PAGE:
U2 are set to showcase their latest album Songs of Innocence in a world tour with a difference in 2015.

The Irish superstars have plans to follow up to their enormous 360 world tour of 2009-11 with idea of offering two variations to their shows, bassist Adam Clayton revealed when he spoke to Rolling Stone recently:

“There is talk of doing two different kinds of shows. One night would be a kind of loud, explosive rock’n’roll kind of event and then the other night’s show take the acoustic arrangements of some of the songs.”

The band courted controversy upon the release of their latest recording. An elaborate marketing campaign with Apple was embarked upon in which every iTunes user automatically received a link to download the album that showed as an entry in their music library.

Many users were angry about the item being shoehorned into their private collection—so many, in fact, that Apple quickly released a tool in which the offending item could be removed.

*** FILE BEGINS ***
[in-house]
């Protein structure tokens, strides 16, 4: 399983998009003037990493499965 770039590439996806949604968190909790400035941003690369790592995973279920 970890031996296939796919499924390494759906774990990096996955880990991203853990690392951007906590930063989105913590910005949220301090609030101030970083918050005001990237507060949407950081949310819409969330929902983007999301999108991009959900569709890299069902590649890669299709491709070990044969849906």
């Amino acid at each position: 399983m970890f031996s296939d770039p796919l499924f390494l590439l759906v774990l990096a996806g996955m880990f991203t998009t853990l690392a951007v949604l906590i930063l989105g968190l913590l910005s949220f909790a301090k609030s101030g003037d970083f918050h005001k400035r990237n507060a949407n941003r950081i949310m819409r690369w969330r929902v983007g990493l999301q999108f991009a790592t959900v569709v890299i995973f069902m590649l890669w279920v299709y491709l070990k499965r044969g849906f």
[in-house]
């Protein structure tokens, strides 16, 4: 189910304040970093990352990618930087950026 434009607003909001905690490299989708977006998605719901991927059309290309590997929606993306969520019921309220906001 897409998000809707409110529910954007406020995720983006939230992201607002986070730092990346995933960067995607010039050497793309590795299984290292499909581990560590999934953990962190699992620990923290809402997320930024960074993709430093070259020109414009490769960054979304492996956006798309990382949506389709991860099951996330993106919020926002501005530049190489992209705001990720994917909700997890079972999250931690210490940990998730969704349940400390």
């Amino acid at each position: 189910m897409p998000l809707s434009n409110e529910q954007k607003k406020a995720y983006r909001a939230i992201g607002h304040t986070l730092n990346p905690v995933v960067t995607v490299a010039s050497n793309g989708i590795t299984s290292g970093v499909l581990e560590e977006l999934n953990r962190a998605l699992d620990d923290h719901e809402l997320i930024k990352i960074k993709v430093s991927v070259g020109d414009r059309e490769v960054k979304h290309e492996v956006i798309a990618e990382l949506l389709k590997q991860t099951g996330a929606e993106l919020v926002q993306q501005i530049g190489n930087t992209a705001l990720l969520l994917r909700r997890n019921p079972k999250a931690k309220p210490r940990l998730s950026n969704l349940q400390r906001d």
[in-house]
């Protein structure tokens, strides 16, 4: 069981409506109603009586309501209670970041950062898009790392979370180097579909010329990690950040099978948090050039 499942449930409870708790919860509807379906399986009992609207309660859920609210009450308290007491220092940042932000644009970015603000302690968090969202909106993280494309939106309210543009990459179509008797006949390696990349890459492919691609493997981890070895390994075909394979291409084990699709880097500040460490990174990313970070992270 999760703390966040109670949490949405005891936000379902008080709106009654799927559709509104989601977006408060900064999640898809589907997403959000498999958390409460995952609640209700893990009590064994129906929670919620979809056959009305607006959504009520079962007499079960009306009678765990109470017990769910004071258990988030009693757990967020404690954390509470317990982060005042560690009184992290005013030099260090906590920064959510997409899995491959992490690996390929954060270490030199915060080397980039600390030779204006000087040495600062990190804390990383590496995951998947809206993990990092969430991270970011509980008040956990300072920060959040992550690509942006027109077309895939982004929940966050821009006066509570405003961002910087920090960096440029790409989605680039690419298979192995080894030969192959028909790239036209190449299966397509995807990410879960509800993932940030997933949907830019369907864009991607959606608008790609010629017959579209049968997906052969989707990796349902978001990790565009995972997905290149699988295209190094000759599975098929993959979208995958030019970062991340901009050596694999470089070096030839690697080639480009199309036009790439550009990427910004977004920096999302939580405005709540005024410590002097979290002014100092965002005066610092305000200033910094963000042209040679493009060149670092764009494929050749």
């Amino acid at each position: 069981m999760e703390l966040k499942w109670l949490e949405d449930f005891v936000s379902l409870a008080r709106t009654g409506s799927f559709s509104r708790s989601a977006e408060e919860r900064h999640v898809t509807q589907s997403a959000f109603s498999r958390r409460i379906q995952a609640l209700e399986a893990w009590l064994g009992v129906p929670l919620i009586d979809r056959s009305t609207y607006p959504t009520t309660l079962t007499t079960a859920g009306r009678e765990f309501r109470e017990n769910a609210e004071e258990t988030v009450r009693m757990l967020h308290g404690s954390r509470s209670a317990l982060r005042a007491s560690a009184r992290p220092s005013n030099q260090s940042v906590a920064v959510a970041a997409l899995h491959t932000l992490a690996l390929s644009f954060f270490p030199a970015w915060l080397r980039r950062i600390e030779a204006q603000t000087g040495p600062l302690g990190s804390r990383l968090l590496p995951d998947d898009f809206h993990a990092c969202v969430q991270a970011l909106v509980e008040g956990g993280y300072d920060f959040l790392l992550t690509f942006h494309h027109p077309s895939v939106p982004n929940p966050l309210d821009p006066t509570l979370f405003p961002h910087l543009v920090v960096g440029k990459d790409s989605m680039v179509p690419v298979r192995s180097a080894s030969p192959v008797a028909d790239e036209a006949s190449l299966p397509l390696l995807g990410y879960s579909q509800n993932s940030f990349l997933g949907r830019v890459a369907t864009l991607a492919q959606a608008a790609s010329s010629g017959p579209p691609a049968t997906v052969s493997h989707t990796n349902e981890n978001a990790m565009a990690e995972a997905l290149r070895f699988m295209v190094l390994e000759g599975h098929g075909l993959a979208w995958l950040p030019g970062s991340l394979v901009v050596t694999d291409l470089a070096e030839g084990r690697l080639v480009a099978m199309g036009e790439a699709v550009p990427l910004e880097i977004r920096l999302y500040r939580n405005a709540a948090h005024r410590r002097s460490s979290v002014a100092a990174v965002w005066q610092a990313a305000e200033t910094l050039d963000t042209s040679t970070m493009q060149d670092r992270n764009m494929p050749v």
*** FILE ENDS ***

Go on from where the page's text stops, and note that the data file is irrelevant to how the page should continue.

Frontman Bono likened the intrusion to ““a bottle of milk in people’s fridge that they weren’t asking for,” stating that he could see why people might be upset about the ploy, he continued,

“It is a gross invasion! But it was kind of an accident, the milk was supposed to be in the cloud. It was supposed to be on the front doorstep.”

U2 remain as in-your-face and divisive as ever, then. To counter the uproar about the PR move, which was whipped up by social media, it is interesting to note that upwards of 26 million people have downloaded the album in full and over 81 million have listened to at least a portion of it.

So, despite the naysayers, the appetite for the band’s music is still there—almost 40 years since they formed. This fact will be borne out by the huge crowds that will be eagerly waiting to consult prices and tickets for U2’s 2015 tour.

Always huge and explosive live—and never shy of playing to the big crowds with big stage shows and pyrotechnics, it will be interesting to see if U2 can manage to retreat a little and pull off working in the more intimate settings that Adam Clayton envisages.